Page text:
Ice Fishing

May 29 2013

You are shaken awake in darkness. "Up. Time to go." Your father not even a shape in the dark. Just a presence, and gone already. You are almost seven years old.

The kitchen is a pool of light that smells like coffee. The darkness outside pushes against the windows. The house is cold. No one else will be up for hours. Your father pours boiling water out of the glass-lined thermos. A cloud of steam envelops his head. "Always heat the thermos up first. Coffee'll get cold otherwise." He fills it from the coffee pot and slides the thermos into a denim holder.

Your father drives through the darkness in the van with the heat off. You are in your snowsuit and mittens. Your father wears a canvas snowmobile suit and a blue down vest. "Turn the heat on now, it'll just feel colder. This way we get used to it." Your ears are numb. It is February and at 5:30 AM twilight is still a half hour away. You puff out a breath in front of your face and watch it writhe in the dashboard lights.

"Stop that. You're fogging up the windows."

Your father's rubber boots crunch across the frozen beach. He carries the ice fishing gear, a backpack, and a long black steel pole. You have been given the denim thermos pouch and its precious bottle. You marvel at how the beach looks just like a summer beach, but your boots crunch across the surface of the frozen sand and leave no marks. It's like a beach made of concrete. You take a step onto the ice and the world tips sharply and the frozen lake hits you on the side of the head. It doesn't feel like anything.

"Jesus." Your father stoops over you and pulls you up. He takes the thermos and shakes it next to his head. It makes a sloshing noise. "Nothing broken. The ice is slippery. No snow. Keep your feet underneath you. You'll be fine."

You walk across the ice together until you reach a piece of ice that looks exactly like every other piece of ice to you. "Right here," says your father, and he drops the backpack and puts down the fishing gear. He raises the steel bar up and lets it fall. The chisel end chops a divot out of the ice in front of his feet. He shuffles around in a circle, chopping. Your father's face is neutral and composed as he does this. He doesn't breathe hard or struggle. He just raises the bar and lets it fall, like a machine that will raise a bar and let it fall at a steady pace until you make it stop.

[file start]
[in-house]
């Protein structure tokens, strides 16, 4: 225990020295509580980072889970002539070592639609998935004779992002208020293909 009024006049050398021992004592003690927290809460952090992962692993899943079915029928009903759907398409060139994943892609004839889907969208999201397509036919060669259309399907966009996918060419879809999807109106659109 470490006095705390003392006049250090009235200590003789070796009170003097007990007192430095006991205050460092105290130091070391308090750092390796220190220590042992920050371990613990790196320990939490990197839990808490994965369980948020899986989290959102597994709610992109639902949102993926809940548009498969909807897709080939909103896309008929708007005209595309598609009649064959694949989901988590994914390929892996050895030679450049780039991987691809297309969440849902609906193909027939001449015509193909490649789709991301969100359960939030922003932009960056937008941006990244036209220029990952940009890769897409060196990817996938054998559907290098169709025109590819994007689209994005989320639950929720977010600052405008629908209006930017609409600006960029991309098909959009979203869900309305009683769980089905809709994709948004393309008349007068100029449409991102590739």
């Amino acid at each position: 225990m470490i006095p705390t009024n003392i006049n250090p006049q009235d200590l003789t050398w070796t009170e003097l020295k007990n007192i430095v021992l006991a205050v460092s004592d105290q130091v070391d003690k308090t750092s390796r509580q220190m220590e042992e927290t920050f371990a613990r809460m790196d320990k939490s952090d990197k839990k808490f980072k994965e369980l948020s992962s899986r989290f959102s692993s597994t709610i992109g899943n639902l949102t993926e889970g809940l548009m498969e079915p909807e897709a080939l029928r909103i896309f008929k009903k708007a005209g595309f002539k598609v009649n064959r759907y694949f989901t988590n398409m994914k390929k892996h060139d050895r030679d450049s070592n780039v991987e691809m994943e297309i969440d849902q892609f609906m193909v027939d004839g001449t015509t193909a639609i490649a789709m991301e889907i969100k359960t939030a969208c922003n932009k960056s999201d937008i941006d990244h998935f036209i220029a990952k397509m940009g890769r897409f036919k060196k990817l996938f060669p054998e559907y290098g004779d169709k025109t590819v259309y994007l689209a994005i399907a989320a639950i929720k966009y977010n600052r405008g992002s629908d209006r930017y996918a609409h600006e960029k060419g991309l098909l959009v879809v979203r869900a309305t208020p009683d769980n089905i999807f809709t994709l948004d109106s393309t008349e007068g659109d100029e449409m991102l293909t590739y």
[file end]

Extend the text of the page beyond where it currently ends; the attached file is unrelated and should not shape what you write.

The bar chips through and the center of the hole starts to fill with slush, then water. The water is shockingly black against the white ice. Across the lake, the ice booms and squeals, like an animal in pain. It makes noises like a metal garbage can rolling down a hill. It cracks like a branch breaking. It never stops making noise. You had never thought that ice might have a sound.

"There." You look down at the hole. It is perfectly round, and filled with still black water. When your father steps near it, the surface of the water rises and then lowers again without forming any ripples. You try to imagine what could live down there, sealed underneath a foot of ice for months in that black water. Whatever it is, you don't think you want to catch it.

Rusty Foster
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